ESR 11: Integrating omics, functional datasets and microscopy to predict thrombosis and haemostasis

Host: Leibniz-Institut Fur Analytische Wissenschaften-ISAS, Germany

Supervisory team: Robert Ahrends and Albert Sickmann (ISAS, Dortmund, DE), Steve Watson (University of Birmingham, UK); Johan Heemskerk and Rachel Cavill (School for Cardiovascular Diseases, Maastricht University, NL)

Project locations: ISAS, Dortmund, DE (Year 1), University of Birmingham, UK (Year 2); Maastricht University, NL (Year 3); ALACRIS, Berlin, DE (beginning Year 3)

Joint PhD Degree: University of Birmingham and Maastricht University

Project details: The project aims to develop innovative, predictive models of thrombosis and haemostasis by integrating large data sets. We will use diverse multiparameter data sources to identify rate limiting steps in thrombosis. The data will be obtained from platelet (phospho)proteomics, lipidomics, metabolomics experiments (Dortmund), and matched with platelet signalling and super-resolution microscopy (Birmingham), as well as functional vessel-on-a-chip and thrombosis studies (Maastricht). Quantitative omics experiments using the novel SIMPLEX methods1 will be carried with platelets from mice with GPVI deficiencies or alterations, with extensive validation in human platelets. Early events in signalling will be unravelled by specific GPVI ligands and/or inhibitors.2 A systems biology approach will be applied in order to identify and integrate major hubs and rate-limiting steps in GPVI signalling. Overall, this project will clarify how multi-omics changes in GPVI signalling determine platelet functional responses in micro- and macroscopic thrombosis.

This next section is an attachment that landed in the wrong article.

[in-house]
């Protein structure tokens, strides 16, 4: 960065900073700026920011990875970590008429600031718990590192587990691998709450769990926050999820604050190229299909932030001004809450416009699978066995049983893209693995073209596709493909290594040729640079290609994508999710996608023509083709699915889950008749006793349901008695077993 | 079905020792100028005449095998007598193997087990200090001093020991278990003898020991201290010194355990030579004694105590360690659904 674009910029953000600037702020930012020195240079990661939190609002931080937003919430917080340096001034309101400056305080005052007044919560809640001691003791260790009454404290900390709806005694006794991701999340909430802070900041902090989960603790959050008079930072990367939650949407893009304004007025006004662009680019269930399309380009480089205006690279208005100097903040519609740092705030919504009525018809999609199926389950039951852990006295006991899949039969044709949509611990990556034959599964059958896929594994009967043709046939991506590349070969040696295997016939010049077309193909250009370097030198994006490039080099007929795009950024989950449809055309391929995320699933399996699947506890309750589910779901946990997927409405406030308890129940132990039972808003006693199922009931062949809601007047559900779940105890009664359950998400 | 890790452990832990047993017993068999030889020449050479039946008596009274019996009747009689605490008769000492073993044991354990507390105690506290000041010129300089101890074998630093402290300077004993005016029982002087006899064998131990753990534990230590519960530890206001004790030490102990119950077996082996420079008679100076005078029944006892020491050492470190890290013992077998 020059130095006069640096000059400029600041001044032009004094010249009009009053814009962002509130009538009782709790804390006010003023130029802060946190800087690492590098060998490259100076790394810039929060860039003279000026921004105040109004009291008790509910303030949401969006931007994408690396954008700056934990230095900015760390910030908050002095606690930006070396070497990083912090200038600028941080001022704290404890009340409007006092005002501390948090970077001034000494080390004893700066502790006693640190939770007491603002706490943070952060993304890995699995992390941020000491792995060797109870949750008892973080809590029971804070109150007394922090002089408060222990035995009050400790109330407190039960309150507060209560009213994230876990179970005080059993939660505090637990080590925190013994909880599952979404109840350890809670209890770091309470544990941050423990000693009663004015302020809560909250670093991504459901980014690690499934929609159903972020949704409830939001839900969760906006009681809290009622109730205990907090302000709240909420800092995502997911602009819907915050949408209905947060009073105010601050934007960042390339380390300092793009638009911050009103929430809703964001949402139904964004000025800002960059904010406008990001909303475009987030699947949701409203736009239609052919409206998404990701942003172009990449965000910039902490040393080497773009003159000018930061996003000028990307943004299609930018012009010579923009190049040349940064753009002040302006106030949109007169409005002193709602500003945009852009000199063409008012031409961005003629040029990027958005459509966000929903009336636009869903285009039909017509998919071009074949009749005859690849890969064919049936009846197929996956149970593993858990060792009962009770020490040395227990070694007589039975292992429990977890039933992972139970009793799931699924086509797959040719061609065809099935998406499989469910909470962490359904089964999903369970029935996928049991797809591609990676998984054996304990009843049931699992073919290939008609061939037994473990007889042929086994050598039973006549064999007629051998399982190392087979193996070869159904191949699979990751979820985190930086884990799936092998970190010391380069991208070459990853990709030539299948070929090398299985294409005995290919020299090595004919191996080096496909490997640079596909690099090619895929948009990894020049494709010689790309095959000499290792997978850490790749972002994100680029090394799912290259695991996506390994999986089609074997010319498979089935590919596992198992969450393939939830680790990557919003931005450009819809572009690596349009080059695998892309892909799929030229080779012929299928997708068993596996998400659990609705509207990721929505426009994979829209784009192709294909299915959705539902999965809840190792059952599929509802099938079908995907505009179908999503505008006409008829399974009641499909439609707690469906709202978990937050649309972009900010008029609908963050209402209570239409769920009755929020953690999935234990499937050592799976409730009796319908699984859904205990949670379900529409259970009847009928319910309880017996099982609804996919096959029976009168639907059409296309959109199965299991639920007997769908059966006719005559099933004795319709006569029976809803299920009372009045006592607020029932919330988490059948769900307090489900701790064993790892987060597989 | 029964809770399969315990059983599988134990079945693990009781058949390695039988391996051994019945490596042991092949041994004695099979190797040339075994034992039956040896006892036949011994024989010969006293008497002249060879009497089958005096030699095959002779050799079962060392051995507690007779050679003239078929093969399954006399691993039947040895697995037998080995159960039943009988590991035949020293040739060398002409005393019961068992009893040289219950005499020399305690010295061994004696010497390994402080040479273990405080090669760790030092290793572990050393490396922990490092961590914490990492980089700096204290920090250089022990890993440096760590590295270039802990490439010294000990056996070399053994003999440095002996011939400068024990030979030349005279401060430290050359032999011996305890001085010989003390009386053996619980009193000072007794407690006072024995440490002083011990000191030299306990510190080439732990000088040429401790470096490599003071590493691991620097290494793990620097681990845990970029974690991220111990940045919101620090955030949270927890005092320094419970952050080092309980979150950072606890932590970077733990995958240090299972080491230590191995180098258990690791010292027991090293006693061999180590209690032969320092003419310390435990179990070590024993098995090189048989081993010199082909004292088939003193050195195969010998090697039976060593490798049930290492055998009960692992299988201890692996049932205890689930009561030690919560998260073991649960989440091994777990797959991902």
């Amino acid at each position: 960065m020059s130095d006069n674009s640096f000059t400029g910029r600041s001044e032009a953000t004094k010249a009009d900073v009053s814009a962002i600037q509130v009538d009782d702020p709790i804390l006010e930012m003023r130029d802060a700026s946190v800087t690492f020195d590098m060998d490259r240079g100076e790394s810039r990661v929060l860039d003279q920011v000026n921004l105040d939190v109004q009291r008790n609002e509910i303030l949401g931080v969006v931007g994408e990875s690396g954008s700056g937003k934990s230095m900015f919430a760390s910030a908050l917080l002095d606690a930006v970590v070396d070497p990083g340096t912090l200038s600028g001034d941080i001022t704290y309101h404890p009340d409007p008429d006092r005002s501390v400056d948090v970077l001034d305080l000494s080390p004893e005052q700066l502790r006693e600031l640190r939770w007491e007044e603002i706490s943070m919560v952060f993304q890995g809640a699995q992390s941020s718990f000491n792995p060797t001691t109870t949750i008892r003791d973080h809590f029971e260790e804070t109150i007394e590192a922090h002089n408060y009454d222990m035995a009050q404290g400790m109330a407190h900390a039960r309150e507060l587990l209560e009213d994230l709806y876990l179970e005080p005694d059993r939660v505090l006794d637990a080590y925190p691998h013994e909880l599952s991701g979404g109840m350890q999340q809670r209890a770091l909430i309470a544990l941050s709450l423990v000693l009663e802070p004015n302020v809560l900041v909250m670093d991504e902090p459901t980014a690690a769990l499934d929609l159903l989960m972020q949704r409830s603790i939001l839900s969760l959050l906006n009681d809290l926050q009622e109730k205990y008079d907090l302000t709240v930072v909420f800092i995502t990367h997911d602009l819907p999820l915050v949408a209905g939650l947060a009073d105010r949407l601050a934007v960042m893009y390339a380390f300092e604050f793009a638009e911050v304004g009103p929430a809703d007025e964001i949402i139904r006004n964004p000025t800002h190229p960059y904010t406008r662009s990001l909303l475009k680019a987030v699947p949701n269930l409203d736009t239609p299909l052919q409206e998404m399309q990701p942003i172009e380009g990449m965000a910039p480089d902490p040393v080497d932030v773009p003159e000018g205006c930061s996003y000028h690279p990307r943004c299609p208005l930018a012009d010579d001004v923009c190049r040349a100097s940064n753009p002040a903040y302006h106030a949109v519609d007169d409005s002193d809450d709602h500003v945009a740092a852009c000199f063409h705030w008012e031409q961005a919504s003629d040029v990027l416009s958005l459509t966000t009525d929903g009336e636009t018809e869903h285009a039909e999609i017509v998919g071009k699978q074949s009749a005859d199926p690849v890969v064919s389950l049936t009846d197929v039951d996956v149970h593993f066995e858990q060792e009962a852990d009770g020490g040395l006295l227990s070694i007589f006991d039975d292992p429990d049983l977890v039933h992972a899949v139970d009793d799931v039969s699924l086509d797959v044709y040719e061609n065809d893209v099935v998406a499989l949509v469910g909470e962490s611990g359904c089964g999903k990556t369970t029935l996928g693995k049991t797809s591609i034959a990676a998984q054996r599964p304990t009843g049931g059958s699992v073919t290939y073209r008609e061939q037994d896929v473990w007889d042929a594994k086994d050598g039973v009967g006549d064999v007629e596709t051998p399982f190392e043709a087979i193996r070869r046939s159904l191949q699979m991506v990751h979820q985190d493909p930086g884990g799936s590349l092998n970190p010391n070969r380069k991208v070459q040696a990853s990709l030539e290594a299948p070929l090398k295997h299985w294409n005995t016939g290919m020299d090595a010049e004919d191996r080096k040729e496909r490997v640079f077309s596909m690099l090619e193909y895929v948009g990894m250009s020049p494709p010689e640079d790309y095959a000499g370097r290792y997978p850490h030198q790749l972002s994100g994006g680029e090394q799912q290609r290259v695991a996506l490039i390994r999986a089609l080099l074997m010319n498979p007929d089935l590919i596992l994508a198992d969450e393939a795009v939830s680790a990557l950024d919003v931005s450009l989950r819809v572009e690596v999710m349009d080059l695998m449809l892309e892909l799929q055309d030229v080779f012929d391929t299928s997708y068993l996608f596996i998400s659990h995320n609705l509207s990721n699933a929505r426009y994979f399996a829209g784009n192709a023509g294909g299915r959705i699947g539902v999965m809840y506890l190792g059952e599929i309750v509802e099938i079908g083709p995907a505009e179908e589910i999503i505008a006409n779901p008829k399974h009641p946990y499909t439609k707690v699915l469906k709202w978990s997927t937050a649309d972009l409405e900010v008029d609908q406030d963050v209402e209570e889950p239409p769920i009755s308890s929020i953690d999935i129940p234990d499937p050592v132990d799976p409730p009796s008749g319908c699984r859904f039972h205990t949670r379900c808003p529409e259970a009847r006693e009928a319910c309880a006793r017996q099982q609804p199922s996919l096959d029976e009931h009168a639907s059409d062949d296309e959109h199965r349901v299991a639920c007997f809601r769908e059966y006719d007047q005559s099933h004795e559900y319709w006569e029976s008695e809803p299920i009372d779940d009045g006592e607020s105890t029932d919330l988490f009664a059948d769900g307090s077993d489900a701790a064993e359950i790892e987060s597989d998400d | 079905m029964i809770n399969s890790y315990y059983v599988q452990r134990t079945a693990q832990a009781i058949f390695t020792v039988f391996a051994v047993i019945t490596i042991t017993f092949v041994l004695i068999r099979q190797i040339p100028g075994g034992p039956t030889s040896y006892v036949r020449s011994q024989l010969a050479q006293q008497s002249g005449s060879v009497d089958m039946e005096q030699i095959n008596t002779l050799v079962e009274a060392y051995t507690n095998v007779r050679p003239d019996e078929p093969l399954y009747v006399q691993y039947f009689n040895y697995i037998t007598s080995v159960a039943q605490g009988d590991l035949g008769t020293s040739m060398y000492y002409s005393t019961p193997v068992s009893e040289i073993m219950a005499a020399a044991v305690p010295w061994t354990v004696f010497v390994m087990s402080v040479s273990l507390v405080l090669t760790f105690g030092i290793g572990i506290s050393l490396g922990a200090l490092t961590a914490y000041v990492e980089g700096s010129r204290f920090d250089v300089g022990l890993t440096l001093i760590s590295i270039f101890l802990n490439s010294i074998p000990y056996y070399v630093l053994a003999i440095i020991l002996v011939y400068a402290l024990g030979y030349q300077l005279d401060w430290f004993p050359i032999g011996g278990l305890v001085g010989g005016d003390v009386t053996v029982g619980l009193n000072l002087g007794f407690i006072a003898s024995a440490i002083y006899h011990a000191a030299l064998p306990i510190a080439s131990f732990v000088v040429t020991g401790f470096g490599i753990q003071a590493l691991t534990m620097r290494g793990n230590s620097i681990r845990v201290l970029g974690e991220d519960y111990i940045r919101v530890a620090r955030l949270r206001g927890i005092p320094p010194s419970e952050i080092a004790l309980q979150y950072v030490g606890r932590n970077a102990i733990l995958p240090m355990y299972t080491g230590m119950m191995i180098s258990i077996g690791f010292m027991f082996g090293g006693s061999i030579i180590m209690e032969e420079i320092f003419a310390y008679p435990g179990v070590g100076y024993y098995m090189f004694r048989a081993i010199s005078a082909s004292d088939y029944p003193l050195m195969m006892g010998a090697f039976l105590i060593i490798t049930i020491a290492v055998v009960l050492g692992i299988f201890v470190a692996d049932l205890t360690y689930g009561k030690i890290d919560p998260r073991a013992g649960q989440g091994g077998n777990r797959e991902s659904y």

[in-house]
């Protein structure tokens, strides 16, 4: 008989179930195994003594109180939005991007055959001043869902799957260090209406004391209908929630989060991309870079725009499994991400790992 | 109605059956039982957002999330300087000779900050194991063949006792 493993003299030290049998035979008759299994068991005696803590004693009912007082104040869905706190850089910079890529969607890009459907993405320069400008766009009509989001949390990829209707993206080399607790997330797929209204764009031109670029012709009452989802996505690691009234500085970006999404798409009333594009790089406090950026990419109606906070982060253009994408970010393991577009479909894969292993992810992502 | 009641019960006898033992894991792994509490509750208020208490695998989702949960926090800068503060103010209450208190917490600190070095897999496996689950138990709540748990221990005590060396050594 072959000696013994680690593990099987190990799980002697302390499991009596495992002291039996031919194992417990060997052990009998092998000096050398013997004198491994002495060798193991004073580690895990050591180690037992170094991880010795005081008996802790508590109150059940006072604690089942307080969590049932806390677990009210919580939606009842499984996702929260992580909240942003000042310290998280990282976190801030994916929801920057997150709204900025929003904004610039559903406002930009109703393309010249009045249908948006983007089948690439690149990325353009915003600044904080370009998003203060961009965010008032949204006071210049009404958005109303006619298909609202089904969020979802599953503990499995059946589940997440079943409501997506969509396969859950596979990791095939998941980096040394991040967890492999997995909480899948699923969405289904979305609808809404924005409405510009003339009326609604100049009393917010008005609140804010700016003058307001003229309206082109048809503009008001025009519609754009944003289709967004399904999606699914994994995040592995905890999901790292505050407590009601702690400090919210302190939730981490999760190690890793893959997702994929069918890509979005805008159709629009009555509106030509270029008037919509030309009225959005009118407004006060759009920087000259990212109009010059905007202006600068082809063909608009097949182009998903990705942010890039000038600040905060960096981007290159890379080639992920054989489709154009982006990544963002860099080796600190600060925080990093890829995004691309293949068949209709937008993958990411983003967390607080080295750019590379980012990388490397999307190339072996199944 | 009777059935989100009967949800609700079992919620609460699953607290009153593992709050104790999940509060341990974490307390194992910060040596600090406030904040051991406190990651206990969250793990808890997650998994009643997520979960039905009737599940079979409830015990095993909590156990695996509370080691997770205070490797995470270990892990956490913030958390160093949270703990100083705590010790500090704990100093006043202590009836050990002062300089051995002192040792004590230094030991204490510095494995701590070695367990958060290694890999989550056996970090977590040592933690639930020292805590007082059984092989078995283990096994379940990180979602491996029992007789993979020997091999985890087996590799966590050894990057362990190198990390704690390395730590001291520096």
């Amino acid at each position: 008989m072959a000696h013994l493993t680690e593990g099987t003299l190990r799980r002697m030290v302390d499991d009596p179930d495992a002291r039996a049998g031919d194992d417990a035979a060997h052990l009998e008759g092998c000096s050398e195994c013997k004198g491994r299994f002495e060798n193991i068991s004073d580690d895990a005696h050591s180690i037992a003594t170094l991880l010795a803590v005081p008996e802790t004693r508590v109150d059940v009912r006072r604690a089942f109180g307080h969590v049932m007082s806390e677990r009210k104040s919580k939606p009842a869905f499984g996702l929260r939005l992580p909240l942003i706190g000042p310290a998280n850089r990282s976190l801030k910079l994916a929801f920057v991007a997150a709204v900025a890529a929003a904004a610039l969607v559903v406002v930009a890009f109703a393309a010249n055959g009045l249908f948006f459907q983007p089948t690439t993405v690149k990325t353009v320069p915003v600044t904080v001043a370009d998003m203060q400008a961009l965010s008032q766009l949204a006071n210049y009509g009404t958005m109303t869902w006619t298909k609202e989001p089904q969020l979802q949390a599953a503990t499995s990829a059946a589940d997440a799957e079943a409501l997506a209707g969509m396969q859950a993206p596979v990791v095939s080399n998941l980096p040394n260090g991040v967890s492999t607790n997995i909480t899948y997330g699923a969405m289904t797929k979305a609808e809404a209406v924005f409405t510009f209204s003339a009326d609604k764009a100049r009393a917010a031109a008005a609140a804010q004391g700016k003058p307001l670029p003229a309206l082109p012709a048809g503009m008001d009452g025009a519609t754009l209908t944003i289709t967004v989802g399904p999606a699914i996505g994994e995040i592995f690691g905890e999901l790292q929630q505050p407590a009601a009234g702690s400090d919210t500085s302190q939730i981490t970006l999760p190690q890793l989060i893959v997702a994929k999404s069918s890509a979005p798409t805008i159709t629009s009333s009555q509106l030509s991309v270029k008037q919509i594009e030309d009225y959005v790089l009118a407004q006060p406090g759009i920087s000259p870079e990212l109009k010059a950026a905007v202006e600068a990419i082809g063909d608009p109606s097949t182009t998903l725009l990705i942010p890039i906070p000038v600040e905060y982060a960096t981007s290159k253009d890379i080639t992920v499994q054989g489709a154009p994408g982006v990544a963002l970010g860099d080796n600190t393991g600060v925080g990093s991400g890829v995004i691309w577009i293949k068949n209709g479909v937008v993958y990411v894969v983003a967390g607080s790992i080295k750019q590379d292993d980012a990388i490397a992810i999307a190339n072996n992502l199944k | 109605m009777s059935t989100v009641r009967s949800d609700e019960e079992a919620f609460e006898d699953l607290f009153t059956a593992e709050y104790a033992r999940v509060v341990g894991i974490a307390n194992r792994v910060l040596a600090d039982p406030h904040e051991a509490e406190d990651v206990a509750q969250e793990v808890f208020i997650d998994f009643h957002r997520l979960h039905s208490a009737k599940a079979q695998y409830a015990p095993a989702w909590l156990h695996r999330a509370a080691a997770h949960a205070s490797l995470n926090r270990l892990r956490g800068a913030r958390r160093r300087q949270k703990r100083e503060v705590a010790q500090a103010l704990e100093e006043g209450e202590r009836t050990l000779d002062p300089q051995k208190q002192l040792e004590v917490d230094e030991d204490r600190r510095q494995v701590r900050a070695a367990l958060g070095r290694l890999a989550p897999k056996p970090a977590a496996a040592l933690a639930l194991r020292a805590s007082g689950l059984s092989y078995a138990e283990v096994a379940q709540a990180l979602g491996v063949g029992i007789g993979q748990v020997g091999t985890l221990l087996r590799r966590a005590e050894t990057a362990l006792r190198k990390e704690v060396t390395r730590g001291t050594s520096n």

References: Coman C, et al. R. Simultaneous metabolite, protein and lipid extraction (SIMPLEX): a combinatorial multimolecular omics approach for systems biology. Mol Cell Proteomics, 2016.

Beck F, et al. Temporal quantitative phosphoproteomics of ADP stimulation reveals novel central nodes in platelet activation and inhibition. Blood, 2017.

Desirable student skills: (analytical) chemistry, bioinformatics.

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